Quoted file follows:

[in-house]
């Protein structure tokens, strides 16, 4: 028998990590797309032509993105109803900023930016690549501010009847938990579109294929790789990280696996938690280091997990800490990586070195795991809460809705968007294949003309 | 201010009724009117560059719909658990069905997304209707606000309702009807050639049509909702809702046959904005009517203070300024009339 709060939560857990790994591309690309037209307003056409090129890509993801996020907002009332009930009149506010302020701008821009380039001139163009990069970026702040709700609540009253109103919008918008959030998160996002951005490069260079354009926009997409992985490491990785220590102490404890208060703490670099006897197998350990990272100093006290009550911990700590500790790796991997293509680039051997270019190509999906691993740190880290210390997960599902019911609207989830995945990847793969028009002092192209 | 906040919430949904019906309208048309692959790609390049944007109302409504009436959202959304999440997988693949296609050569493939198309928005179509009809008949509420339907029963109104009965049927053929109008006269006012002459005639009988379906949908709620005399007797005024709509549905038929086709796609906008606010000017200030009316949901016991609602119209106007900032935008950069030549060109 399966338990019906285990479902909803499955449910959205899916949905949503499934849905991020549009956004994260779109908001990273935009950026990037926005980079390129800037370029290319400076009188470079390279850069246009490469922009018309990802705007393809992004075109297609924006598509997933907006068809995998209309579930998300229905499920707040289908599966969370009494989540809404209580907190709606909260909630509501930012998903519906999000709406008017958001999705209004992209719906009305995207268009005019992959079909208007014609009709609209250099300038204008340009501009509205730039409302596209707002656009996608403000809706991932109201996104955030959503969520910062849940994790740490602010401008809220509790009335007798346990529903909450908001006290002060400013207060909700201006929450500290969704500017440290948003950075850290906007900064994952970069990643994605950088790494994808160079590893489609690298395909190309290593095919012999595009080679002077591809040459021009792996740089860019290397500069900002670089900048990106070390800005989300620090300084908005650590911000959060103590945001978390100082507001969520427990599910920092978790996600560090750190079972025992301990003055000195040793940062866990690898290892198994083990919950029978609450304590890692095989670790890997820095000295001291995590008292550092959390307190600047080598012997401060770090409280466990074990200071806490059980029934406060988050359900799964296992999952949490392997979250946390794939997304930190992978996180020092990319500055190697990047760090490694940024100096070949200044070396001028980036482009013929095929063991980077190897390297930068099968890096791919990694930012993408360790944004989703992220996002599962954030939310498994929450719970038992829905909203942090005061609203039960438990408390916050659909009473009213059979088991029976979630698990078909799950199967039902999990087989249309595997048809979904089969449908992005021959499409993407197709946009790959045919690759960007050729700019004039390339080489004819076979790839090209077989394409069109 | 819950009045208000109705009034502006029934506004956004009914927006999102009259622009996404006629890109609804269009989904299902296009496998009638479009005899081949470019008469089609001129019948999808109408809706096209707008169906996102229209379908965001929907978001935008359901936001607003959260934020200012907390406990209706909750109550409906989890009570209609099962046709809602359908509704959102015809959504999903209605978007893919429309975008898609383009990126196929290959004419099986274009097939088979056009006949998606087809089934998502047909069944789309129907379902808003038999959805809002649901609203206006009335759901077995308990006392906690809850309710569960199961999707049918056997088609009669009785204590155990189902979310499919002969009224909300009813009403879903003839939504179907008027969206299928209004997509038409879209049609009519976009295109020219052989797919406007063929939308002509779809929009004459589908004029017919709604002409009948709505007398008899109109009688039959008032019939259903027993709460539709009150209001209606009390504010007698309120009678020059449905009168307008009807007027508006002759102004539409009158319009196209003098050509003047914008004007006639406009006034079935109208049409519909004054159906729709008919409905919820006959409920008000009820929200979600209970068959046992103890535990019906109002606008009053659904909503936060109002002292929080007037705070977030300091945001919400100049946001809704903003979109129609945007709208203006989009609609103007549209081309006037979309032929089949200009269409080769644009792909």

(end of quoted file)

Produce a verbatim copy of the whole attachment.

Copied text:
[in-house]
């Protein structure tokens, strides 16, 4: 028998990590797309032509993105109803900023930016690549501010009847938990579109294929790789990280696996938690280091997990800490990586070195795991809460809705968007294949003309 | 201010009724009117560059719909658990069905997304209707606000309702009807050639049509909702809702046959904005009517203070300024009339 709060939560857990790994591309690309037209307003056409090129890509993801996020907002009332009930009149506010302020701008821009380039001139163009990069970026702040709700609540009253109103919008918008959030998160996002951005490069260079354009926009997409992985490491990785220590102490404890208060703490670099006897197998350990990272100093006290009550911990700590500790790796991997293509680039051997270019190509999906691993740190880290210390997960599902019911609207989830995945990847793969028009002092192209 | 906040919430949904019906309208048309692959790609390049944007109302409504009436959202959304999440997988693949296609050569493939198309928005179509009809008949509420339907029963109104009965049927053929109008006269006012002459005639009988379906949908709620005399007797005024709509549905038929086709796609906008606010000017200030009316949901016991609602119209106007900032935008950069030549060109 399966338990019906285990479902909803499955449910959205899916949905949503499934849905991020549009956004994260779109908001990273935009950026990037926005980079390129800037370029290319400076009188470079390279850069246009490469922009018309990802705007393809992004075109297609924006598509997933907006068809995998209309579930998300229905499920707040289908599966969370009494989540809404209580907190709606909260909630509501930012998903519906999000709406008017958001999705209004992209719906009305995207268009005019992959079909208007014609009709609209250099300038204008340009501009509205730039409302596209707002656009996608403000809706991932109201996104955030959503969520910062849940994790740490602010401008809220509790009335007798346990529903909450908001006290002060400013207060909700201006929450500290969704500017440290948003950075850290906007900064994952970069990643994605950088790494994808160079590893489609690298395909190309290593095919012999595009080679002077591809040459021009792996740089860019290397500069900002670089900048990106070390800005989300620090300084908005650590911000959060103590945001978390100082507001969520427990599910920092978790996600560090750190079972025992301990003055000195040793940062866990690898290892198994083990919950029978609450304590890692095989670790890997820095000295001291995590008292550092959390307190600047080598012997401060770090409280466990074990200071806490059980029934406060988050359900799964296992999952949490392997979250946390794939997304930190992978996180020092990319500055190697990047760090490694940024100096070949200044070396001028980036482009013929095929063991980077190897390297930068099968890096791919990694930012993408360790944004989703992220996002599962954030939310498994929450719970038992829905909203942090005061609203039960438990408390916050659909009473009213059979088991029976979630698990078909799950199967039902999990087989249309595997048809979904089969449908992005021959499409993407197709946009790959045919690759960007050729700019004039390339080489004819076979790839090209077989394409069109 | 819950009045208000109705009034502006029934506004956004009914927006999102009259622009996404006629890109609804269009989904299902296009496998009638479009005899081949470019008469089609001129019948999808109408809706096209707008169906996102229209379908965001929907978001935008359901936001607003959260934020200012907390406990209706909750109550409906989890009570209609099962046709809602359908509704959102015809959504999903209605978007893919429309975008898609383009990126196929290959004419099986274009097939088979056009006949998606087809089934998502047909069944789309129907379902808003038999959805809002649901609203206006009335759901077995308990006392906690809850309710569960199961999707049918056997088609009669009785204590155990189902979310499919002969009224909300009813009403879903003839939504179907008027969206299928209004997509038409879209049609009519976009295109020219052989797919406007063929939308002509779809929009004459589908004029017919709604002409009948709505007398008899109109009688039959008032019939259903027993709460539709009150209001209606009390504010007698309120009678020059449905009168307008009807007027508006002759102004539409009158319009196209003098050509003047914008004007006639406009006034079935109208049409519909004054159906729709008919409905919820006959409920008000009820929200979600209970068959046992103890535990019906109002606008009053659904909503936060109002002292929080007037705070977030300091945001919400100049946001809704903003979109129609945007709208203006989009609609103007549209081309006037979309032929089949200009269409080769644009792909």